It’s one of my favorite movies, and every time I watch it, I see a bit of my old self in it. About A Boy would be my alternative universe movie if I’d been in it as an eleven or twelve-year-old. For those of you who don’t know the movie, it came out in ’02 with Hugh Grant and Rachel Weisz as its stars. It featured a tweener boy who was a geekish weirdo on the verge of becoming an outcast, thanks in large measure to his suicidal mother, played by Toni Collette. To make his mother happy, the kid entered his school’s talent show. He wanted to sing her favorite song, Roberta Flack’s ’70s hit “Killing Me Softly.” Everyone knew that the boy was about to commit “social suicide,” including Hugh Grant’s cloistered character Will. He stepped in at the last minute to save the day, taking most of the heat and giving the kid a chance to have a normal teenager’s life.

For better and worse, I had several About A Boy moments in seventh grade, very early on. Unfortunately, I didn’t have a person like the character played by Hugh Grant anywhere in my life who could’ve saved me from the ostracism that followed me and my kufi that year and in the years to come.

It started on the very first day of seventh grade, my first day in Humanities. I can still remember what I wore: a pair of navy-blue dress pants, a pair of white Adidas sneakers, and a white, short-sleeved Izod Lacoste (the “alligator” logo) knockoff. These would be the only new clothes I’d get for the entire school year. Oh, lest I forget, I also wore my bright and white kufi (a knitted cap with many small holes in it) with the rest of my ensemble. As our teacher Mrs. Sesay went through our introductions, one of my new Italian classmates asked

“Have you ever been to Israel?”

“Yes, once. I’ve been to Tel Aviv and Jerusalem.”

I’d only traveled outside of New York four times, including my fetus travels in ’69. But at least I lied about it in my most proper diction. I assumed that she knew that I was lying, but it turned out that she was shocked when I admitted the truth four years later in our eleventh-grade English class.

That was hardly the worst of it. Six weeks into seventh grade, I had a fight with the late Brandie Weston. Or, rather, she had a fight with me, stemming from comments I had made about her weight a year and a half before (see posting from September 2007). It wasn’t much of a fight, though. Two semi-nerds in a fight of words, lots of shoves, and a flurry of half-hearted punches isn’t a fight. It’s an ugly display, like watching Mike Tyson fight in his later years against White guys taken off the street. In one corner, at five-foot-two and 120 pounds was me, in the other, at five-foot-seven and about 150 pounds was Brandie. I certainly didn’t want to fight a girl. Brandie thought that she could pound me into the ground. At one point I punched Brandie in the chest, only to find that her chest felt spongy. It dawned on me that Brandie had breasts. I stopped pushing and punching her right then and there, somewhat in shock from the revelation. This was while she had called me a “pervert.”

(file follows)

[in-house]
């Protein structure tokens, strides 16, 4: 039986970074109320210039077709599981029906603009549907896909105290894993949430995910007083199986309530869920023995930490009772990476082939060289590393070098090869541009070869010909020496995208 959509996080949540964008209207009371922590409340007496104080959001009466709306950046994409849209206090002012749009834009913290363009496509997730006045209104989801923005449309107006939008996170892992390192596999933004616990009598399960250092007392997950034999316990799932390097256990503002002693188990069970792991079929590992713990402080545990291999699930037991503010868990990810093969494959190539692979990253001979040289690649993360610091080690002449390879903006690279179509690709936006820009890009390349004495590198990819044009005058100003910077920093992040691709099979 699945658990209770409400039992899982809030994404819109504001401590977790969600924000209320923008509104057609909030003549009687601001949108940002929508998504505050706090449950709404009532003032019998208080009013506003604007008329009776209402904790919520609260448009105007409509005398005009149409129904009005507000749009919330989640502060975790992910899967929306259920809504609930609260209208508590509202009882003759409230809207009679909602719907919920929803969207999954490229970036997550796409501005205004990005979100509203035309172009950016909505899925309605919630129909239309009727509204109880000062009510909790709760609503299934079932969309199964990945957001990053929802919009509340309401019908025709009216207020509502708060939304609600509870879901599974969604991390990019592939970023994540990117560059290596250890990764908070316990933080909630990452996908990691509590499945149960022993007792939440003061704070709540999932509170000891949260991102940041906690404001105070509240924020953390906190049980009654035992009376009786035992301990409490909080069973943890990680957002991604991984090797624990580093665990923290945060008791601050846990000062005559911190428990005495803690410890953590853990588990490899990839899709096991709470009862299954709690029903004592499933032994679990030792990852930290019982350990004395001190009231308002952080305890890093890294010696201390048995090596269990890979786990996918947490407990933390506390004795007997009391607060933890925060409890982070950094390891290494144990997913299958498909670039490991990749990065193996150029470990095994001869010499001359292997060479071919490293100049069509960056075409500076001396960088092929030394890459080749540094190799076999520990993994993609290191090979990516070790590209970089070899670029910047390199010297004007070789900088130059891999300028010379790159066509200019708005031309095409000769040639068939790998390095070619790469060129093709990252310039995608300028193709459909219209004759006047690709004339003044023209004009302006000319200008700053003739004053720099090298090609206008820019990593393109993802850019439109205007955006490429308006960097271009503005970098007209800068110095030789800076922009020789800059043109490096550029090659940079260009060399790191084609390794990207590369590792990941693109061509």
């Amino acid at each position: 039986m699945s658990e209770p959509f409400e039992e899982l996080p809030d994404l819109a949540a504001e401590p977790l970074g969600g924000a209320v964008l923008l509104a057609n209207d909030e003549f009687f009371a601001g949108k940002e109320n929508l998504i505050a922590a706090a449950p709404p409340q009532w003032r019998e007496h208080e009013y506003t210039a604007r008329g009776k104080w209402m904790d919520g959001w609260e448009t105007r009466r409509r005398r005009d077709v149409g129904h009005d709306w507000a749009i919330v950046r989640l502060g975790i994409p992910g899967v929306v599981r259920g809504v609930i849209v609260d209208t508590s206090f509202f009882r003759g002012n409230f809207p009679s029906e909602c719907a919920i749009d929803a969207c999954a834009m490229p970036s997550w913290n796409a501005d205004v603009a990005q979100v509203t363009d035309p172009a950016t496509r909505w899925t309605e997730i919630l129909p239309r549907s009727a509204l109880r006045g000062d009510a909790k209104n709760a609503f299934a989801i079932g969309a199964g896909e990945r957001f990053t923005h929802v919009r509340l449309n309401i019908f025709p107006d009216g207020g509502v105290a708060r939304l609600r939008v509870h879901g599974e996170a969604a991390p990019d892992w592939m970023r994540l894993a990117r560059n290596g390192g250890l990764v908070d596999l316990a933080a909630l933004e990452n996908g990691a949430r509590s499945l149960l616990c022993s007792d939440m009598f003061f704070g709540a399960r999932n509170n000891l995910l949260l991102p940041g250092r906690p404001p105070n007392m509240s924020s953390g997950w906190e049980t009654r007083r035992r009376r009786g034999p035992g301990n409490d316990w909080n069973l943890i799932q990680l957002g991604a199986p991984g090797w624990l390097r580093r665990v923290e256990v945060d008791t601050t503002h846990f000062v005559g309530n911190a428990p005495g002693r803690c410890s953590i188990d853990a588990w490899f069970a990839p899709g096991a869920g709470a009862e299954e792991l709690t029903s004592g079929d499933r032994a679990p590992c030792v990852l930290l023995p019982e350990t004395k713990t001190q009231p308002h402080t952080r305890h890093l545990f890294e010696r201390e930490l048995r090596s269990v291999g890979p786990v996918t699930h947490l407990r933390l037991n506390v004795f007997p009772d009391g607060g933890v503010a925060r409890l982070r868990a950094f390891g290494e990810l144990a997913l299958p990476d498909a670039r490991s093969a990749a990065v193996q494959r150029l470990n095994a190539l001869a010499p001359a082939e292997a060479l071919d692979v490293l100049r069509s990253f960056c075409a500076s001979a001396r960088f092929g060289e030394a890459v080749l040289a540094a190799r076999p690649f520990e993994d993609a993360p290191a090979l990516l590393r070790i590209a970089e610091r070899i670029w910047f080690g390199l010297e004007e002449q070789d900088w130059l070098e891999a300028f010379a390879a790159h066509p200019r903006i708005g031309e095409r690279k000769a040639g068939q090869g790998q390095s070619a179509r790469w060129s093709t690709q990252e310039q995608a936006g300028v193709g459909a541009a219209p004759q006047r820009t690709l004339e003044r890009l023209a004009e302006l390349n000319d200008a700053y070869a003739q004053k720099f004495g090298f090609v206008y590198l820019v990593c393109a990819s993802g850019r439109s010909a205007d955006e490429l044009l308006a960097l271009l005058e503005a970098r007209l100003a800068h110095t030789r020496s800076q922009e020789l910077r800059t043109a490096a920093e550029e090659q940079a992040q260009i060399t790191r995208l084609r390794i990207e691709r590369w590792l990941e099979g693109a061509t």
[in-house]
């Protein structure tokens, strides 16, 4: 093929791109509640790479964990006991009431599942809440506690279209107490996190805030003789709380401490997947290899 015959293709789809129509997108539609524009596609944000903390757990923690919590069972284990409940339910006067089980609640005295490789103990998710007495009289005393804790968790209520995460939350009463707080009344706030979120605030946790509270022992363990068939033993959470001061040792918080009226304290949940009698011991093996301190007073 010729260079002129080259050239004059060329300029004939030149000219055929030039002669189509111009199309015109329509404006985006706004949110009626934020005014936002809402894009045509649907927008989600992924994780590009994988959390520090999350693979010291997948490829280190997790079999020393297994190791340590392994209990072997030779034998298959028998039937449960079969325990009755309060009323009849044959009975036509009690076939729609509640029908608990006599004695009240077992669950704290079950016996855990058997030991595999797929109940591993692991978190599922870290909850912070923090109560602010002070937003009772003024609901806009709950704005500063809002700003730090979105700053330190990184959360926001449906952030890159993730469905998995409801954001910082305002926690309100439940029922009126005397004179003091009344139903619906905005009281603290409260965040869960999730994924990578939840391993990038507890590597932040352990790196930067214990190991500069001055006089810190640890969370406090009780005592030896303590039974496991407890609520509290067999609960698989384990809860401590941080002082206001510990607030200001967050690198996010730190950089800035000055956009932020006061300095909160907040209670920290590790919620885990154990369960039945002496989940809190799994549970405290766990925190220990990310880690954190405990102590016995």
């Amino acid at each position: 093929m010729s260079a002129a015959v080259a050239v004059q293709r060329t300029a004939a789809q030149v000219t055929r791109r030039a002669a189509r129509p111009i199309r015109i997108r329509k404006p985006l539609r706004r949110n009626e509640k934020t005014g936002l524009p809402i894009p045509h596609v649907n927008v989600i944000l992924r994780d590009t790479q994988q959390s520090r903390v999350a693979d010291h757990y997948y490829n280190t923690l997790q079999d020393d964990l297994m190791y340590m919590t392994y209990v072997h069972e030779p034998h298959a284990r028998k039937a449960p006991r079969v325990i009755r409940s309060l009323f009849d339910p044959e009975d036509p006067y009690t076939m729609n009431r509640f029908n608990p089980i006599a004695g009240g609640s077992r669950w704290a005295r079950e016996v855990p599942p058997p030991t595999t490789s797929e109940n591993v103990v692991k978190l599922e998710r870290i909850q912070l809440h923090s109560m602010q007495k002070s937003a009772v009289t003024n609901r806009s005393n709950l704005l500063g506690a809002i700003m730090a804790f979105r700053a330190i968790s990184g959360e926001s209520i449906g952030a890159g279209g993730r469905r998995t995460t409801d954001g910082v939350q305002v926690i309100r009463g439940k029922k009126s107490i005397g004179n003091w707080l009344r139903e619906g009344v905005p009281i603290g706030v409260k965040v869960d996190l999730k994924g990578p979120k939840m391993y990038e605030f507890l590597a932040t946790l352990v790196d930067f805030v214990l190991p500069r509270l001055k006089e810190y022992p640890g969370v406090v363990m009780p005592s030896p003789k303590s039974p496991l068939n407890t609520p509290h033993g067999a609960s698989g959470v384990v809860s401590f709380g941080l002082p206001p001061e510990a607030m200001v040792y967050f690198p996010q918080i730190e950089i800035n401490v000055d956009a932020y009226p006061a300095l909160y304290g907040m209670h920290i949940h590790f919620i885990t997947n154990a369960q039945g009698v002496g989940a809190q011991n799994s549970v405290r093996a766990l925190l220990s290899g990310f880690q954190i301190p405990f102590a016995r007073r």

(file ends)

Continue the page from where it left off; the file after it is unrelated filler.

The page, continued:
Since I didn’t know what “pervert” meant—not that I would’ve admitted such a thing—my juvenile writer’s brain found the word that was the most similar sounding to pervert. Somewhere in my tangle of speech center nerve endings, between “adjective” and “breast,” I pulled out “adverb” and called Brandie that in response. That ended out fight in horrific laughter from Brandie and the classmates who witnessed it, including my eventual crush #1. It was another About A Boy moment, one that I wouldn’t soon live down. If my classmates thought I was weird before, I was sure that some now suspected that my intellectual reach exceeded my grasp. That’s academic-speak to say that many of my classmates thought that I was dumber than dirt!

About a week later, something even more embarrassing and soul-destroying occurred after school in the back of Davis. Two of the “Italian Club” boys instigated my ambush and beat-down in November ’81, the one where about half of 7S watched. They and about ten other 7S classmates attacked me. They grabbed, punched, and kicked me, and called me everything but a child of God. This was my third About A Boy moment, making me verbal cannon fodder for them for the rest of the school year.

Ironically, these attacks because of my kufi and the dumb things I used to say (I can still be tactless on occasion, but it’s rare compared to those days of doom and gloom) made me dig in my heels regarding the kufi, being a Hebrew-Israelite, and reveling in my weirdness. Not exactly “reveling” — more like “exaggerating.”

At the same time, between my mouth, my religion and my kufi, I was a semi-outcast in the Nerd Society by the end of the first marking period. My weirdly normal classmates saw me as an enigma and treated me as such. Sometimes they picked on me, a few tried to pick fights with me, a curious minority asked me questions about being a Hebrew-Israelite. Most simply avoided me. It was as if I was part of the goyim, a stranger in a strange and sordid land. I considered quiting Humanities because of my Bs and sometimes Cs by February ’82, and after the summer of abuse, there were times I was downright suicidal. Thank God for crushes and other signs of love and emotion!

I often think about my son Noah when I think of these things. I want him to be more like me now and much less like me from twenty-seven years ago. I have to make sure not to put him in the position of making mistakes that would lead to social ostracism. I also need to let him know that it’s okay to be weird in some way or another. How to balance being cool with being unique, I don’t know. It took me the better part of two decades to figure it out. But I do know one thing for sure. He will never have to wear anything to school that he isn’t proud to wear. Nor will he have to wear something that he doesn’t fully understand for himself.